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Is Haunting in Venice A Worthy Thriller?



Kenneth Branaugh’s newest in the Agatha Christie inspired Detective Hercule Poroit series, A Haunting in Venice, released to streaming Halloween weekend on Hulu. The detective thriller was marketed as spookier than the prior two films (Murder on the Orient Express and Death on the NIle). But does it hold up as an adequate thriller in the packed detective genre? 

The Conservative Critic asks: Is it entertaining, Does it have artistic/intellectual value? And is it liberal propaganda? 

The Conservative Critic Meter Check: A Haunting in Venice

Overall Rating: Fine

A Haunting in Venice is by no means a trainwreck. It is, however, quite lacking in invention. Any fan of the ‘whodunnit’ can right away guess not only the murderer and the how but also every other ‘twist’ for which the films tries. The nearly-omniscient detective formula is a comfortable one and there is nothing wrong with it. Sherlock Holmes is a beloved favorite that never gets old. Had the story stuck more closely to Agatha Christie’s source material (her book titled Hallowe’en Party) it may not have seemed brazenly derivative and predictable. 

That being said, it was a very watchable and beautiful film as the characters unravel the mystery which viewers will have guessed from the onset. The star studded cast is familiar and committed. There is nothing terribly wrong with A Haunting in Venice there is just nothing terribly right with it either.

Is it entertaining? 

Rating: A comfortable formula missing necessary surprises

The story follows Kenneth Branaugh who also directed the film as Hercule Poirot, the eccentric detective who cannot be tricked as he is invited to a haunted palazzo by his long time friend and author, Ariadne Oliver played by Tina Fey (30 Rock) in Venice to prove a famous medium, Joyce Reynolds played by Michelle Yeoh (Everything, Everywhere, All at Once) is a fraud. The medium had been brought in to reach a young women who committed suicide at the palazzo not long ago. The seance triggers a series of events which leads Poirot into a mystery far greater than whether or not Reynolds can really convene with the dead.

The formula is very Agatha Christie and there’s no problem with that. Much like the campy homage, Clue, all the suspects are in one place and viewers journey with the detective to interview each one to determine who is guilty of the various murders/crimes as they’ve unfolded. This part of the film is as enjoyable as every other in the genre. However, the film departs vastly from the source material and instead chooses very tired tropes as its “twists” making the film predictable enough to be not very thrilling at all. If a viewer does not know the who and how and why within the first 10 minutes of investigation the viewer must never have seen a detective movie in their entire life.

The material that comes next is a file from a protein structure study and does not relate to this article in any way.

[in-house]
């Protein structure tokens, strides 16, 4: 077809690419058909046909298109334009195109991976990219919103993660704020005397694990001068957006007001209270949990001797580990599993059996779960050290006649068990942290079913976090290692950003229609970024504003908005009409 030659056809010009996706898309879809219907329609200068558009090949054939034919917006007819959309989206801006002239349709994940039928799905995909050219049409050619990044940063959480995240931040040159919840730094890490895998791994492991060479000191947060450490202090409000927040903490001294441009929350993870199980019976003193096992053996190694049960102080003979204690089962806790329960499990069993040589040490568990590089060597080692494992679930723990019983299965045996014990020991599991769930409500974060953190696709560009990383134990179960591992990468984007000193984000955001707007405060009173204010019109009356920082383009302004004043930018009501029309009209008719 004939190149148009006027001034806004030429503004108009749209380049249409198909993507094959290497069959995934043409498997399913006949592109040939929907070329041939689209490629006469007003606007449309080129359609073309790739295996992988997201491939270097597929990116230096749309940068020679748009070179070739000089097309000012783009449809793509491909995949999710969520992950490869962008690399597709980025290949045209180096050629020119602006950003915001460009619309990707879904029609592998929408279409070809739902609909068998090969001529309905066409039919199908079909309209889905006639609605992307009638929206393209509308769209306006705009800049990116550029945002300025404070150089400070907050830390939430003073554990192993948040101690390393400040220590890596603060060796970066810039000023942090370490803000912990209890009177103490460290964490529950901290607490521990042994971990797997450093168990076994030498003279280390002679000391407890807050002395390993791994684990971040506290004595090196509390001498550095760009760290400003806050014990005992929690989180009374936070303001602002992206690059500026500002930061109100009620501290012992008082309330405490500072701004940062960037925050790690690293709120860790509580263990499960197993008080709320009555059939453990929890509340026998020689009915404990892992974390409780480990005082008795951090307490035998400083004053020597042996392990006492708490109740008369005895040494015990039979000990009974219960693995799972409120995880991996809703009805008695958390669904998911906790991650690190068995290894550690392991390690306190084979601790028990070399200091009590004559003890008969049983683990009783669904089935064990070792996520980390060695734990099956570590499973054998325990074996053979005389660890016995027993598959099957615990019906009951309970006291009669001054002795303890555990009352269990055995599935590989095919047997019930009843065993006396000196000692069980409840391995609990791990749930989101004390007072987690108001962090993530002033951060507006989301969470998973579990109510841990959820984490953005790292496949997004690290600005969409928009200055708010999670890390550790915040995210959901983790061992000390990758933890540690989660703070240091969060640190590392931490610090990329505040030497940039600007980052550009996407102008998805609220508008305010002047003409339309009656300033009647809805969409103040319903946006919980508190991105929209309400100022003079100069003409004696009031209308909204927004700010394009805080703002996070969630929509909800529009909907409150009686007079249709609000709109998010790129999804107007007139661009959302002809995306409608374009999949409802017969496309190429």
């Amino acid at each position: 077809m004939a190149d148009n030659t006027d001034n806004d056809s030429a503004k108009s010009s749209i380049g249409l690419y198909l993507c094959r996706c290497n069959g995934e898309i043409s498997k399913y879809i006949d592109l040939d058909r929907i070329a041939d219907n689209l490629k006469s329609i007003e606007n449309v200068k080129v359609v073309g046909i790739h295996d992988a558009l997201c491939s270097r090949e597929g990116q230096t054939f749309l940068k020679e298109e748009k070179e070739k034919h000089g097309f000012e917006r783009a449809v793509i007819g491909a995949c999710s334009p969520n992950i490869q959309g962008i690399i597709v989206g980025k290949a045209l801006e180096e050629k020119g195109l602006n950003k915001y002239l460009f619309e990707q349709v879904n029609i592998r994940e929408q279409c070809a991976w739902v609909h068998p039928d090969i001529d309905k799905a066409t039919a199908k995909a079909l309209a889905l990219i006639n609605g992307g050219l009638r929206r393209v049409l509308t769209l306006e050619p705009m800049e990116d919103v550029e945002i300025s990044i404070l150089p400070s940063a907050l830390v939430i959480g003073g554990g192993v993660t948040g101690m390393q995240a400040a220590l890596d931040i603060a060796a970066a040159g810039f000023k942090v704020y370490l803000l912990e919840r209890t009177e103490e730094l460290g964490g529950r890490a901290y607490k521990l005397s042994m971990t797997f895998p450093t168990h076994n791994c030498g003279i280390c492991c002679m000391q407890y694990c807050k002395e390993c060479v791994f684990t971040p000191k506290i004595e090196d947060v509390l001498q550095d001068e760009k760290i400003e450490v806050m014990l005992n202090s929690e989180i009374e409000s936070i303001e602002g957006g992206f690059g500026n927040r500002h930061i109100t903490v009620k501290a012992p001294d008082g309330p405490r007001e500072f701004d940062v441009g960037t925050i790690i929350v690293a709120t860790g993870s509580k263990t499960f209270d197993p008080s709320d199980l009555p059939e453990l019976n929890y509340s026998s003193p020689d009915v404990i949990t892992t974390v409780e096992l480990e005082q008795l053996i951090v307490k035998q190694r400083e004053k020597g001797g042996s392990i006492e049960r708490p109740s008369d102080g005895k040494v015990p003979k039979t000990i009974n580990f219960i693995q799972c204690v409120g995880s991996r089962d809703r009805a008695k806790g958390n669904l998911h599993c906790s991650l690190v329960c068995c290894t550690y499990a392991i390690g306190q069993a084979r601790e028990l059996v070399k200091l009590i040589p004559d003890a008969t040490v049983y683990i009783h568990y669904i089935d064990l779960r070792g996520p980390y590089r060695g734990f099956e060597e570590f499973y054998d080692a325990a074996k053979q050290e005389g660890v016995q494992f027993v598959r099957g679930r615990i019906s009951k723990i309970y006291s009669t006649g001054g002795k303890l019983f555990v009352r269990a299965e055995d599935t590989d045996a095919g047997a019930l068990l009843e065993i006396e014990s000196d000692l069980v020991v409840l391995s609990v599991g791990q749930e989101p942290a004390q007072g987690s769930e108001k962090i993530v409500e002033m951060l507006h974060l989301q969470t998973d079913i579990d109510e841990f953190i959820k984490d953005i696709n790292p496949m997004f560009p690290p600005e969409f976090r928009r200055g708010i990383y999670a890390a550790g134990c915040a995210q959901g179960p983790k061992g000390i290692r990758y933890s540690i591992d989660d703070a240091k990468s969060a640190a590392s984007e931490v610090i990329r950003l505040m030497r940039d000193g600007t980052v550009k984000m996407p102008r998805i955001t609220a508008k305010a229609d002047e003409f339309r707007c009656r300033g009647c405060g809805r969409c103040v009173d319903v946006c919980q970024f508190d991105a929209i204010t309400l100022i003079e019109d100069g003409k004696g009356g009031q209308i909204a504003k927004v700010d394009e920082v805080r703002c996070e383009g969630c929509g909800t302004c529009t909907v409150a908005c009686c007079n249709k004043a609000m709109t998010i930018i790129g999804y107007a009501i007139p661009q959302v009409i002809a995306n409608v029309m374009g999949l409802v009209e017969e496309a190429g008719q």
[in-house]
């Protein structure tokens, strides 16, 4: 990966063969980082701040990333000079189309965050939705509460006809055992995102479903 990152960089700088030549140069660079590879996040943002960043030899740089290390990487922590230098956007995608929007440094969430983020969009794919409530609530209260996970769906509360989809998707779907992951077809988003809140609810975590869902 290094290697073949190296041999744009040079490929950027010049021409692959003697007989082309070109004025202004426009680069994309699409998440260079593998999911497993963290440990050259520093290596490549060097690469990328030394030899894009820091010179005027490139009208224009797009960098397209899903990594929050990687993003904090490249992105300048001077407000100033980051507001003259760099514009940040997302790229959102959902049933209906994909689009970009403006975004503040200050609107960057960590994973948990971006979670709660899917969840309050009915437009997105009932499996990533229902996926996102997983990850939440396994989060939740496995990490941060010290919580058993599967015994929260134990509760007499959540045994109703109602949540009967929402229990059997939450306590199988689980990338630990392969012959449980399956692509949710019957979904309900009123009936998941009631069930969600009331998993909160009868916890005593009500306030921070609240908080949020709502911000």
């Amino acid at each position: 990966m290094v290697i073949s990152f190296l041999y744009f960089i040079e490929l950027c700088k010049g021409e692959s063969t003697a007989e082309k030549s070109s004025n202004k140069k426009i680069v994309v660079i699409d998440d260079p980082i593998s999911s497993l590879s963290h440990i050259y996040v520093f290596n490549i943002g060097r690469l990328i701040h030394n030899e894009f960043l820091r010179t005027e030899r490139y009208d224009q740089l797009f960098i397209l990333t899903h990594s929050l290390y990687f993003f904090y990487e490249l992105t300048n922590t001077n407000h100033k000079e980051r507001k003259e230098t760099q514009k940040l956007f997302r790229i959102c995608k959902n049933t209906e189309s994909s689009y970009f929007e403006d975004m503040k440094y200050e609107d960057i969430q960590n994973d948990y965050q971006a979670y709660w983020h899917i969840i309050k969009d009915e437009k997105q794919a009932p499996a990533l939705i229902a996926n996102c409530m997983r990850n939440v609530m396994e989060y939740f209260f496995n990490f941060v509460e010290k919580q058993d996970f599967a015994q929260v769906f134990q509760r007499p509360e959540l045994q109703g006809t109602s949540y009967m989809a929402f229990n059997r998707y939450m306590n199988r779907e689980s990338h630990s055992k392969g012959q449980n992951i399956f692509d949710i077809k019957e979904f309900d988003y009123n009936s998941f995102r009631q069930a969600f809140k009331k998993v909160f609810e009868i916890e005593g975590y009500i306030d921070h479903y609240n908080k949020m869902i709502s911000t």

Does it have artistic/intellectual value? 

Rating: Visually beautiful

The performances are fine from several Academy Award and Emmy winners and nominees. The material simply is not good enough to evoke anything spectacular out of such a roster of talent but no one bungled anything. If anything, it’s a needlessly sad story that wasn’t really brought to life by the cast because it wasn’t very well flushed out.

The strength of A Haunting in Venice is the visuals. The scariest thing about the film is the wonky cinematography, the darkness and the ancient palazzo itself. The spooky and very beautiful visuals give viewers the creeps in a good way. The darkness of the canals and the old towering castle make for a spectacular haunted backdrop and the editing and camera work do a lot of good for the overall effect. 

Is it liberal propaganda? 

Rating: No Agenda

There is no noticeable political agenda in the film. 


A Haunting in Venice is a fine film to watch at home if you like a little bit of a spooky story. It’s a bit sad but there is nothing political or even that interesting about it. 

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